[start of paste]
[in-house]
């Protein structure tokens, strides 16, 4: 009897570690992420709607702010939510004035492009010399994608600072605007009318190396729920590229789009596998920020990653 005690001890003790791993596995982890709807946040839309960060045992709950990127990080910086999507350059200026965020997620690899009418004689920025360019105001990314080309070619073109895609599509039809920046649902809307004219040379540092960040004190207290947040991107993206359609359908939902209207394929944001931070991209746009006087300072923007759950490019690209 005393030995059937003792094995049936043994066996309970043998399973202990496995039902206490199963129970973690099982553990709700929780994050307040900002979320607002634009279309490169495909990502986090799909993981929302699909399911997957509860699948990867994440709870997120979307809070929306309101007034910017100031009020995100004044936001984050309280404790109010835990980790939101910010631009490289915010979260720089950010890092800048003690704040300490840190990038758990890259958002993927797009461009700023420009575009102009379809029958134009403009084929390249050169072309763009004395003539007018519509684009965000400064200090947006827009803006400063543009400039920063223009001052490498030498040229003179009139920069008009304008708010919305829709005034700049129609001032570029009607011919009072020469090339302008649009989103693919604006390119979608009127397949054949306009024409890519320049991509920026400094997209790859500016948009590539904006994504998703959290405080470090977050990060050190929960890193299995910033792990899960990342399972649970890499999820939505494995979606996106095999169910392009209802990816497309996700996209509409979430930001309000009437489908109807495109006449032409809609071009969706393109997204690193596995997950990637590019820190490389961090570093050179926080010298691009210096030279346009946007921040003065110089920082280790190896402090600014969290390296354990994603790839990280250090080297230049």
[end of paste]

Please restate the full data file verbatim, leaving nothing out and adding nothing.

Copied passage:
[in-house]
């Protein structure tokens, strides 16, 4: 009897570690992420709607702010939510004035492009010399994608600072605007009318190396729920590229789009596998920020990653 005690001890003790791993596995982890709807946040839309960060045992709950990127990080910086999507350059200026965020997620690899009418004689920025360019105001990314080309070619073109895609599509039809920046649902809307004219040379540092960040004190207290947040991107993206359609359908939902209207394929944001931070991209746009006087300072923007759950490019690209 005393030995059937003792094995049936043994066996309970043998399973202990496995039902206490199963129970973690099982553990709700929780994050307040900002979320607002634009279309490169495909990502986090799909993981929302699909399911997957509860699948990867994440709870997120979307809070929306309101007034910017100031009020995100004044936001984050309280404790109010835990980790939101910010631009490289915010979260720089950010890092800048003690704040300490840190990038758990890259958002993927797009461009700023420009575009102009379809029958134009403009084929390249050169072309763009004395003539007018519509684009965000400064200090947006827009803006400063543009400039920063223009001052490498030498040229003179009139920069008009304008708010919305829709005034700049129609001032570029009607011919009072020469090339302008649009989103693919604006390119979608009127397949054949306009024409890519320049991509920026400094997209790859500016948009590539904006994504998703959290405080470090977050990060050190929960890193299995910033792990899960990342399972649970890499999820939505494995979606996106095999169910392009209802990816497309996700996209509409979430930001309000009437489908109807495109006449032409809609071009969706393109997204690193596995997950990637590019820190490389961090570093050179926080010298691009210096030279346009946007921040003065110089920082280790190896402090600014969290390296354990994603790839990280250090080297230049």